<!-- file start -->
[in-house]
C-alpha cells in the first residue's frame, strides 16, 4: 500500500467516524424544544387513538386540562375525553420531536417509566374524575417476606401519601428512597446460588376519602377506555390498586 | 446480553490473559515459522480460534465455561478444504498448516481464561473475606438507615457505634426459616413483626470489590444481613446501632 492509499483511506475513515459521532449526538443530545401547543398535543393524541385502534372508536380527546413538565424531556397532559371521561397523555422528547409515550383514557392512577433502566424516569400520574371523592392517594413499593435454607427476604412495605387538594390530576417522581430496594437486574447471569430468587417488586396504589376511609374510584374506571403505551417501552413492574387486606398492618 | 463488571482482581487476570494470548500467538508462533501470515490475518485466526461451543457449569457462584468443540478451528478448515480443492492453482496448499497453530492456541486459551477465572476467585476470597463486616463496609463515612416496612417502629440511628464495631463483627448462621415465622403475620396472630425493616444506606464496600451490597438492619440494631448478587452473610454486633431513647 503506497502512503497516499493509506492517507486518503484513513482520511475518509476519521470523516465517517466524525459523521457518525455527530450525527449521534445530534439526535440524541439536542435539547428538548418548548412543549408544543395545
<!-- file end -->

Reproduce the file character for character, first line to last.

[in-house]
C-alpha cells in the first residue's frame, strides 16, 4: 500500500467516524424544544387513538386540562375525553420531536417509566374524575417476606401519601428512597446460588376519602377506555390498586 | 446480553490473559515459522480460534465455561478444504498448516481464561473475606438507615457505634426459616413483626470489590444481613446501632 492509499483511506475513515459521532449526538443530545401547543398535543393524541385502534372508536380527546413538565424531556397532559371521561397523555422528547409515550383514557392512577433502566424516569400520574371523592392517594413499593435454607427476604412495605387538594390530576417522581430496594437486574447471569430468587417488586396504589376511609374510584374506571403505551417501552413492574387486606398492618 | 463488571482482581487476570494470548500467538508462533501470515490475518485466526461451543457449569457462584468443540478451528478448515480443492492453482496448499497453530492456541486459551477465572476467585476470597463486616463496609463515612416496612417502629440511628464495631463483627448462621415465622403475620396472630425493616444506606464496600451490597438492619440494631448478587452473610454486633431513647 503506497502512503497516499493509506492517507486518503484513513482520511475518509476519521470523516465517517466524525459523521457518525455527530450525527449521534445530534439526535440524541439536542435539547428538548418548548412543549408544543395545